Part odyssey, part pilgrimage, this epic personal narrative follows the author's exploration of coasts, islands, reefs, and the sea's abyssal depths. Scientist and fisherman Carl Safina takes readers on a global journey of discovery, probing for truth about the world's changing seas, deftly weaving adventure, science, and political analysis.
In My Life as a Quant, Emanuel Derman relives his exciting journey as one of the first high-energy particle physicists to migrate to Wall Street. Derman details his adventures in this fieldanalyzing the incompatible personas of traders and quants, and discussing the dissimilar nature of knowledge in physics and finance. Throughout this tale, he also reflects on the appropriate way to apply the refined methods of physics to the hurly-burly world of markets.
"Un-listenable robotic voice"
Boolean algebra, also called Boolean logic, is at the heart of the electronic circuitry in everything we use - from our computers and cars, to our kitchen gadgets and home appliances. How did a system of mathematics established in the Victorian era become the basis for such incredible technological achievements a century later?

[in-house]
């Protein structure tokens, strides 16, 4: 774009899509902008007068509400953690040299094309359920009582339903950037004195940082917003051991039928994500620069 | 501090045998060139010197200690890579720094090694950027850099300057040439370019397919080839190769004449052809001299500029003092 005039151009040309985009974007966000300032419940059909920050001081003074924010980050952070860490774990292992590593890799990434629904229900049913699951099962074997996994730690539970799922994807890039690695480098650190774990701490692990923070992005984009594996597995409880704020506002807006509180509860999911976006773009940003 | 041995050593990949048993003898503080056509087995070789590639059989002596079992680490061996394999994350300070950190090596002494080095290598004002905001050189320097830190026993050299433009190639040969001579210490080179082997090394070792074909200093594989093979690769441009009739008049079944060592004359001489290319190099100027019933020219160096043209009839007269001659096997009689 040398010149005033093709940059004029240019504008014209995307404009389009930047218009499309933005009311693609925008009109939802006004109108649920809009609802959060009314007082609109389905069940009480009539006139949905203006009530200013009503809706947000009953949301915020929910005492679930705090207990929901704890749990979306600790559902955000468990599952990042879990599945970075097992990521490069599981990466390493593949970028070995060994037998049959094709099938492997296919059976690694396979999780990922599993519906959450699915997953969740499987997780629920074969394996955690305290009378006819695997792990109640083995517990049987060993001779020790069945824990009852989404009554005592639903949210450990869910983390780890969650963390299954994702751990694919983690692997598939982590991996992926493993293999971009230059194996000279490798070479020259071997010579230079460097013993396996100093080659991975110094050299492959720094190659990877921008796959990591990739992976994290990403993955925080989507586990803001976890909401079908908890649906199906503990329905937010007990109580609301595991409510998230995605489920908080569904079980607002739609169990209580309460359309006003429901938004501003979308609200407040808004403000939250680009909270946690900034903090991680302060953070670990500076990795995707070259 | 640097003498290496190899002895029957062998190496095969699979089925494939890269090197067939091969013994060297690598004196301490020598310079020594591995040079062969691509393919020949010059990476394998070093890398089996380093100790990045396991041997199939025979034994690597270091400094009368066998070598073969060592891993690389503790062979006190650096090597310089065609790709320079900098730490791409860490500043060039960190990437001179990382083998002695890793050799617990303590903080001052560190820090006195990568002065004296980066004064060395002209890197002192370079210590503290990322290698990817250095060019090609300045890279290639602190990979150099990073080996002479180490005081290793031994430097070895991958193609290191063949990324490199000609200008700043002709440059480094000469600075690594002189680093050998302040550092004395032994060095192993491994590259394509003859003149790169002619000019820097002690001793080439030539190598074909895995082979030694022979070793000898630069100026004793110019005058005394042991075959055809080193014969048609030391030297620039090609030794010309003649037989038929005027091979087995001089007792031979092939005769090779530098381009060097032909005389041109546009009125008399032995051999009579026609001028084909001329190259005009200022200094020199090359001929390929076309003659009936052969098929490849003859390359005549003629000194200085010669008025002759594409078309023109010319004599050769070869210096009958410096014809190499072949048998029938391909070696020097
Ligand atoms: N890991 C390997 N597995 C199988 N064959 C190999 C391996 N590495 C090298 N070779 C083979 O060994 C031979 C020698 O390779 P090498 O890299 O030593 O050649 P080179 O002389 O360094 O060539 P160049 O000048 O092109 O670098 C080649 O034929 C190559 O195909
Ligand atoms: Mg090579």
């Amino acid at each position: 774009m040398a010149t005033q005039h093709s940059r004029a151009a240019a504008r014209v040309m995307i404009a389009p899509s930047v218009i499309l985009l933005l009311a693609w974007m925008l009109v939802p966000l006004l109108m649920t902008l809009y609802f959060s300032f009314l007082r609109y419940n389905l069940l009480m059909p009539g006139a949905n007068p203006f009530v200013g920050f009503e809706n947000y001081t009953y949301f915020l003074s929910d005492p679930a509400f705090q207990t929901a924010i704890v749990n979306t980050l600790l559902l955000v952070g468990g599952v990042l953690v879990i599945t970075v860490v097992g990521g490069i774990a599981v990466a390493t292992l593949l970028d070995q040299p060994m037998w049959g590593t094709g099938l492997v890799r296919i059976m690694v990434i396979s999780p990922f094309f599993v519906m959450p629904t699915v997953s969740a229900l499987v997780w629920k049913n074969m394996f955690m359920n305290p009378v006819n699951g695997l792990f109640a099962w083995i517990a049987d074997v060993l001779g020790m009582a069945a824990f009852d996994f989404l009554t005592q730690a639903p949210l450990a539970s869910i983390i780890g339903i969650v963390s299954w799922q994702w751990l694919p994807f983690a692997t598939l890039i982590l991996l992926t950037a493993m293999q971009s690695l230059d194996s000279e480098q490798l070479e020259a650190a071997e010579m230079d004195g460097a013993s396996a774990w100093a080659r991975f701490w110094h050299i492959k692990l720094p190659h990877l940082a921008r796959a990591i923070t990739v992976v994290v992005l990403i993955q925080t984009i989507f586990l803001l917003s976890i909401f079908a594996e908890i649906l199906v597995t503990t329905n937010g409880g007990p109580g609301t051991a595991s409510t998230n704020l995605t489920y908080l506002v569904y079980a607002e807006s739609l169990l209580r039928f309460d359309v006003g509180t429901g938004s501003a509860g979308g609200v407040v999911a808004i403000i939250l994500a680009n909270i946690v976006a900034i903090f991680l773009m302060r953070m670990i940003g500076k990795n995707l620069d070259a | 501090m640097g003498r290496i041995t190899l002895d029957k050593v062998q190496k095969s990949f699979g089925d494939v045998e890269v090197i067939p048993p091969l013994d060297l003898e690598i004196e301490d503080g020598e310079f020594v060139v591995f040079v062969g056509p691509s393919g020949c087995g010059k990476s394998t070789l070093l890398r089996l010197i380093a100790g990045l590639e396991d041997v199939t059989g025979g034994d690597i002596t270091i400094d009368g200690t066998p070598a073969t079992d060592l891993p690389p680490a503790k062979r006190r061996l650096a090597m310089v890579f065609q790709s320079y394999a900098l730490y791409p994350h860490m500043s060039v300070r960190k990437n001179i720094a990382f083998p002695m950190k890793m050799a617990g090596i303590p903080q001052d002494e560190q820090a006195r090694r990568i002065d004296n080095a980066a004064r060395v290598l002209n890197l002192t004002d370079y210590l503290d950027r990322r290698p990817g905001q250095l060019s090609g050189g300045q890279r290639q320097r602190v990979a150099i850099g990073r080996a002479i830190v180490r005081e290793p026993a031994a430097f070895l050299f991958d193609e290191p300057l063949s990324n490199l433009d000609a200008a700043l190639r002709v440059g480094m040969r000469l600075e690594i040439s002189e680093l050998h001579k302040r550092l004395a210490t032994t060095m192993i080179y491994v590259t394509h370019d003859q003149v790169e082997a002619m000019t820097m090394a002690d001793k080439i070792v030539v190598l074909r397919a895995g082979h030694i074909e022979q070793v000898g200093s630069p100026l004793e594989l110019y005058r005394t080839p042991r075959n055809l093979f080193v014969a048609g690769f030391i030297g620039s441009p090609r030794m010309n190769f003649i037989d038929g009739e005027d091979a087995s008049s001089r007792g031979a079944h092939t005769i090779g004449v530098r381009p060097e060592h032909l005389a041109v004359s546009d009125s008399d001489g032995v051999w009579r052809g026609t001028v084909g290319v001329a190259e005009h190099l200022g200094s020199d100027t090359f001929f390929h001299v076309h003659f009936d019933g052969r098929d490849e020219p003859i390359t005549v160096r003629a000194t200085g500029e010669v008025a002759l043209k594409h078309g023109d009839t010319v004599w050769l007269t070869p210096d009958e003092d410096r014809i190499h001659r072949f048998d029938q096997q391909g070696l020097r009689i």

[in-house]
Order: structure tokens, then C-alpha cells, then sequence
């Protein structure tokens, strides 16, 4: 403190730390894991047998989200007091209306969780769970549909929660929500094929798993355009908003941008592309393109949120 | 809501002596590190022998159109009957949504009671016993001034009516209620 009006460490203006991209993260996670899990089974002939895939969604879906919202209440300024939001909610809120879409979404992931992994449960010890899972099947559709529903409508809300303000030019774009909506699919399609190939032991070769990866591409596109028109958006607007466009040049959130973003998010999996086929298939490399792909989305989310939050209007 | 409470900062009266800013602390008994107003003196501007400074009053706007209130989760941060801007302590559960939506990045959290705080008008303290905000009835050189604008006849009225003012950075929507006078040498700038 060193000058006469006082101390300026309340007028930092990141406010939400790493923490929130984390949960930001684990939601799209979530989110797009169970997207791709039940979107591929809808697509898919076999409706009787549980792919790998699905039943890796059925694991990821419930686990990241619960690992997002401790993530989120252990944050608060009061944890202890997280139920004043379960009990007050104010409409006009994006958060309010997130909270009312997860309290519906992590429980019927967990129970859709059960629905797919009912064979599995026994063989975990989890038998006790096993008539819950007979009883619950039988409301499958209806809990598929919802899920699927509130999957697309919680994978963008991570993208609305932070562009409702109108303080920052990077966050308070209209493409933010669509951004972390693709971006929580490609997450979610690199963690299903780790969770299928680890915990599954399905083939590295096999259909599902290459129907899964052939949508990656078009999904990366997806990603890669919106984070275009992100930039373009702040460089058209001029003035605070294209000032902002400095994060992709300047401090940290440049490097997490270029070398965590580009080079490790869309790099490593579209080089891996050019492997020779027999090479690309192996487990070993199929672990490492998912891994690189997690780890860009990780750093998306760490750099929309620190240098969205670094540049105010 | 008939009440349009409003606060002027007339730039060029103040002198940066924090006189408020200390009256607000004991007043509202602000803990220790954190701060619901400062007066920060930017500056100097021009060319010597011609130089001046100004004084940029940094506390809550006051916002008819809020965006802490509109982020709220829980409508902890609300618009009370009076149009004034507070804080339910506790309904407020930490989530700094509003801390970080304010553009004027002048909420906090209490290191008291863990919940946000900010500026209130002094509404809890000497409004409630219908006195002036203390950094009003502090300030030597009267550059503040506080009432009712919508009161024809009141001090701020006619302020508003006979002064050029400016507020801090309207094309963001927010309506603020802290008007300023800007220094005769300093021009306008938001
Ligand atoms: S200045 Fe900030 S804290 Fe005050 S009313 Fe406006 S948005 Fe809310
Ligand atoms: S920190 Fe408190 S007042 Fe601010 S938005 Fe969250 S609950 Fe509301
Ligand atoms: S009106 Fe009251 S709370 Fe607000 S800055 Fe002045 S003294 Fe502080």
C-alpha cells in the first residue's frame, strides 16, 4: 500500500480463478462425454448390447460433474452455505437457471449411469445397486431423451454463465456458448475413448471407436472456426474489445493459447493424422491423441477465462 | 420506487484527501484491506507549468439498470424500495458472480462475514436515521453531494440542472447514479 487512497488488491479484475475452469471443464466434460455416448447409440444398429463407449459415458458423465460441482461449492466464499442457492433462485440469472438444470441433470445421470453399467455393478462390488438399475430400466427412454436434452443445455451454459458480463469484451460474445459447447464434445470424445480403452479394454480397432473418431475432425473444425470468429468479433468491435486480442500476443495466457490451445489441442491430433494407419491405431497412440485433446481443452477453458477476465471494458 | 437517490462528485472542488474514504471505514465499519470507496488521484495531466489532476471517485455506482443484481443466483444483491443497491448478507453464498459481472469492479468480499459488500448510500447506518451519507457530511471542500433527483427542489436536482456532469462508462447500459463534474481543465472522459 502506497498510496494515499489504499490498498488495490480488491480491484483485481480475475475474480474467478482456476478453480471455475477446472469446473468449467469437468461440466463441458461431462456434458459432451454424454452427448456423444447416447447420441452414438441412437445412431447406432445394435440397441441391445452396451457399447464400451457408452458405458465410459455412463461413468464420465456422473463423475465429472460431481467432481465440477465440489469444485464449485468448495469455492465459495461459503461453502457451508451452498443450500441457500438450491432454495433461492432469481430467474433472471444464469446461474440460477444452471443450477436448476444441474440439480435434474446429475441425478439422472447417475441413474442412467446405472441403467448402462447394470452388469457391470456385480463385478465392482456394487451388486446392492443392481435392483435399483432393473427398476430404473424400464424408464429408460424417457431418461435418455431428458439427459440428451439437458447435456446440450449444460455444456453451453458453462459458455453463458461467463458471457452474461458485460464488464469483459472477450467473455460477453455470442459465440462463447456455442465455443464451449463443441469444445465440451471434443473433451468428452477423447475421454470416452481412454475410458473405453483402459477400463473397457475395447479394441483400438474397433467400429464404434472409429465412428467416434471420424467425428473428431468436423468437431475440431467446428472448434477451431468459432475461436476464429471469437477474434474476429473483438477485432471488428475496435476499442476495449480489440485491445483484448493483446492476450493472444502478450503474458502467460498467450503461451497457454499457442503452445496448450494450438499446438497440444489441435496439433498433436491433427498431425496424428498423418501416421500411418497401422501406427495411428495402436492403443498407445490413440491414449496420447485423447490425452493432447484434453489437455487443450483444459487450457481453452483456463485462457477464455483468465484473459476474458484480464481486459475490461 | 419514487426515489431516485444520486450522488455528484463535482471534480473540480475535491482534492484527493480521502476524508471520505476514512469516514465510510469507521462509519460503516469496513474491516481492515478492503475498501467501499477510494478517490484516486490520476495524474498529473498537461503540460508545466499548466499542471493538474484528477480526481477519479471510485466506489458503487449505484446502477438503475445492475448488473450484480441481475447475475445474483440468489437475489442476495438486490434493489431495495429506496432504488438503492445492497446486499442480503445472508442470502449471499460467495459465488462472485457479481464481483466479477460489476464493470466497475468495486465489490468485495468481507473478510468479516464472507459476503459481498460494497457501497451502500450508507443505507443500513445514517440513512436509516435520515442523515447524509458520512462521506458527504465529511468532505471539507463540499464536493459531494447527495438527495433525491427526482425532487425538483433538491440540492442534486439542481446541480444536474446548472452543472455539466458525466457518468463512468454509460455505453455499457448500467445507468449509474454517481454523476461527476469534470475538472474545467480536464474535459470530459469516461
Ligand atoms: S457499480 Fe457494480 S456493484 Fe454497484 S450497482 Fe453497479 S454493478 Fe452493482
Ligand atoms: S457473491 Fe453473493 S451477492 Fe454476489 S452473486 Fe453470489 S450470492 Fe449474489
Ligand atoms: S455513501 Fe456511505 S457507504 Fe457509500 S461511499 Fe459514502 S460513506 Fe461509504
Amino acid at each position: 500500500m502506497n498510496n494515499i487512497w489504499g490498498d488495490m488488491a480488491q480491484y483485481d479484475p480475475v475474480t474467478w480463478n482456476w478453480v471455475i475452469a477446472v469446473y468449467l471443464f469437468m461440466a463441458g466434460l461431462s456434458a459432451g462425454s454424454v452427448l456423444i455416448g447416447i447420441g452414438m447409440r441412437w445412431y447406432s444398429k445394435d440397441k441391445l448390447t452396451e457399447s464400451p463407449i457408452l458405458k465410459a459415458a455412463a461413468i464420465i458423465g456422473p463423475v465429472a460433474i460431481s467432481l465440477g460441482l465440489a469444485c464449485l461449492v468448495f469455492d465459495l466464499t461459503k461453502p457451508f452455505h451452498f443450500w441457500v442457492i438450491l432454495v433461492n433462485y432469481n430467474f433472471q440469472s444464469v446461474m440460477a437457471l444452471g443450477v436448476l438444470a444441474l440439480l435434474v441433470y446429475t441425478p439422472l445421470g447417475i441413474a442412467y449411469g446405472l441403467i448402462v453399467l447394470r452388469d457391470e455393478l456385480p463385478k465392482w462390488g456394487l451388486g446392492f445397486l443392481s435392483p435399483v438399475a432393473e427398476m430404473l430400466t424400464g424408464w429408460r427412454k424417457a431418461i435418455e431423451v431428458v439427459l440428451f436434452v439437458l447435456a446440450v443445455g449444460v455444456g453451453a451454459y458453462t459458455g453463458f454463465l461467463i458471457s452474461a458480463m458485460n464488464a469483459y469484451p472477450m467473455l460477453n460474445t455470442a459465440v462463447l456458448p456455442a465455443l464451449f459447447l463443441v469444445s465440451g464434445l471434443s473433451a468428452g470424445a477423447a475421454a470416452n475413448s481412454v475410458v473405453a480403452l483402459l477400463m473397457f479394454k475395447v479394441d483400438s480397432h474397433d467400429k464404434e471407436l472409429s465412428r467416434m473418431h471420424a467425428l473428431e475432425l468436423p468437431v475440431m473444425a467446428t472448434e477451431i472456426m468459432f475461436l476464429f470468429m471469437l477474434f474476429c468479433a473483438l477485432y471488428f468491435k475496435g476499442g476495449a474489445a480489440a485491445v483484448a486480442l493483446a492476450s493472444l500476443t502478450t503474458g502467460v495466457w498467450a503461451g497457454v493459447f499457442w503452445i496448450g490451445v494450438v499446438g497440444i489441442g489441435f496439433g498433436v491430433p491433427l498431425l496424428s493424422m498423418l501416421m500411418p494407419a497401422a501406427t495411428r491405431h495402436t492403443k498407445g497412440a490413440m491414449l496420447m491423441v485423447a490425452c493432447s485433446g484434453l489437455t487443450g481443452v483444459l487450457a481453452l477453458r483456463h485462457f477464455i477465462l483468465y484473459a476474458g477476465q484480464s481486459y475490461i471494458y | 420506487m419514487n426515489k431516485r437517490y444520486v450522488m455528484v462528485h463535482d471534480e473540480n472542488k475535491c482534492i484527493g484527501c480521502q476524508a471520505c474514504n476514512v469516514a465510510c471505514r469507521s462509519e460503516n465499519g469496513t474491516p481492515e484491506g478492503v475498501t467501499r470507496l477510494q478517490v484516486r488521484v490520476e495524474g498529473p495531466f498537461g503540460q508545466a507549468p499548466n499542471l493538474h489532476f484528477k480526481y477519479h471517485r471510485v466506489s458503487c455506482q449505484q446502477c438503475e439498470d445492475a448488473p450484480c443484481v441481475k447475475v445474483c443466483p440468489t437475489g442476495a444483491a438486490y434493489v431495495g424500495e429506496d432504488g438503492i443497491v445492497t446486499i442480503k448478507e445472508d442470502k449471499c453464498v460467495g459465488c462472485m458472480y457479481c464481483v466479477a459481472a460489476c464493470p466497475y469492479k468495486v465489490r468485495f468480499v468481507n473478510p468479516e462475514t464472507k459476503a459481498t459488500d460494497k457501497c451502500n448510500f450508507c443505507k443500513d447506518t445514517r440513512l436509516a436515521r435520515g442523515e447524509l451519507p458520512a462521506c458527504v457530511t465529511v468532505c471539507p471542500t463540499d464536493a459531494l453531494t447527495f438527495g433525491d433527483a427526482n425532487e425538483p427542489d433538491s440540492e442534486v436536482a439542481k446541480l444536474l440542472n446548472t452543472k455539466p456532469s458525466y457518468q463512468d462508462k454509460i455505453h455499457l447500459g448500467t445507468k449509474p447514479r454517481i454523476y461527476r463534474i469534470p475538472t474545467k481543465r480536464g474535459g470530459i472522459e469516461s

All the Rave reveals the family betrayal, greed, and mismanagement that hijacked one the most fundamental innovations of the Internet era.
Named one of the three best books of 2003 by Investigative Reporters and Editors Inc., All the Rave has been out of print until now and unavailable in most electronic formats. Author and veteran technology journalist Joseph Menn also wrote 2010's Fatal System Error: The Hunt for the New Crime Lords who are Bringing Down the Internet.
The dream of capturing and organizing knowledge is as old as history. From the archives of ancient Sumeria and the Library of Alexandria to the Library of Congress and Wikipedia, humanity has wrestled with the problem of harnessing its intellectual output. The timeless quest for wisdom has been as much about information storage and retrieval as creative genius. In Cataloging the World, Alex Wright introduces us to a figure who stands out in the long line of thinkers and idealists who devoted themselves to the task.
"I am hopelessly and forever a mountaineer," John Muir wrote. "Civilization and fever and all the morbidness that has been hooted at me has not dimmed my glacial eye, and I care to live only to entice people to look at Nature's loveliness. My own special self is nothing". In Donald Worster's magisterial biography, John Muir's "special self" is fully explored as is his extraordinary ability, then and now, to get others to see the sacred beauty of the natural world.
Most people know that Gregor Mendel, the Moravian monk who patiently grew his peas in a monastery garden, shaped our understanding of inheritance. But people might not know that Mendel's work was ignored in his own lifetime, even though it contained answers to the most pressing questions raised by Charles Darwin's revolutionary book, On Origrin of the Species, published only a few years earlier. Mendel's single chance of recognition failed utterly, and he died a lonely and disappointed man.